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Home > Investments > European

By Bradley Gerrard | Published Jun 14, 2012

Moody’s downgrades Spain to one notch above ‘junk’

Moody’s Investors Service has downgraded Spain’s government bonds to the lowest investment grade rating and has placed the nation on review for a possible further cut.

Moody’s downgraded Spain from A3, the equivalent of A-, to Baa3, the equivalent of BBB-, the lowest rating for investment grade bonds. Any additional reductions would see the nation assume high yield or so-called “junk” status.

The rating agency said the decision to downgrade the country was driven by Spain’s intent to borrow €100bn (£81bn) from the European Financial Stability Facility (EFSF), a eurozone bailout fund, or from that fund’s successor, the European Stability Mechanism (ESM), to recapitalise its banking system.

Moody’s said Spain has “very limited financial market access” and has a “growing dependence” on its domestic banks as the primary purchasers of its new bond issues, who in turn obtain funding from the European Central Bank.

On Tuesday this week, Spanish 10-year government bond yields hit euro era highs, surging to 6.8 per cent, up 0.3 percentage points on the day and the highest yield seen since the eurozone was formed.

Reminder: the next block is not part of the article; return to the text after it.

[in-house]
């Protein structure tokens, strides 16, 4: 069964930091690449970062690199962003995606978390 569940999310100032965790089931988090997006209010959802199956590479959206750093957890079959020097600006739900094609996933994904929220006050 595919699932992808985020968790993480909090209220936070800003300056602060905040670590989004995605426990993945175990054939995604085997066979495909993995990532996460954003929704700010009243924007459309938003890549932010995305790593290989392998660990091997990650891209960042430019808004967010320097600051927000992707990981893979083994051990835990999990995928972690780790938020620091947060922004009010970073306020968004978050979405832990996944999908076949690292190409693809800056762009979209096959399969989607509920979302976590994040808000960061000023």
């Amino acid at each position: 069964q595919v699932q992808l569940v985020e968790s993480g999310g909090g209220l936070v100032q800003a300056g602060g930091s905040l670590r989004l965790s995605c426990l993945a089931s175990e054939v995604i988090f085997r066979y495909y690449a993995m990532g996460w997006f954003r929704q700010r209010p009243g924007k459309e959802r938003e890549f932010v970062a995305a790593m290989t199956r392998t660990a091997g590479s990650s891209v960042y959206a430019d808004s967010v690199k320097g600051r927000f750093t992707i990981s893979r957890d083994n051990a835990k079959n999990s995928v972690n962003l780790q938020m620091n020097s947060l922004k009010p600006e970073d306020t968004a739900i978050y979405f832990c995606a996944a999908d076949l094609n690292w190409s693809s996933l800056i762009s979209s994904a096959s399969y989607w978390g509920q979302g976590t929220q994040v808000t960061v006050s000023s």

“The Spanish economy’s continued weakness makes the government’s weakening financial strength and its increased vulnerability to a sudden stop in funding a much more serious concern than would be the case if there was a reasonable expectation of vigorous economic growth within the next few years,” Moody’s added.

The rating agency said the decision to leave the government rating in investment grade, rather than cutting it to ‘junk’ status, reflects the “underlying strength of the Spanish economy and the government’s clear desire to reverse the debt trajectory through a strong fiscal consolidation programme”.

“Moody’s also acknowledges several factors that differentiate the current programme from the support packages extended to Ireland, Portugal and Greece,” it said. “In particular, the size of the support package is significantly smaller than it is in the other cases.

“The maximum amount of €100bn equates to approximately 10 per cent of Spain’s GDP, compared with more than 54 per cent of GDP in the case of Ireland, 114 per cent of GDP in Greece and 46 per cent of GDP in Portugal.”

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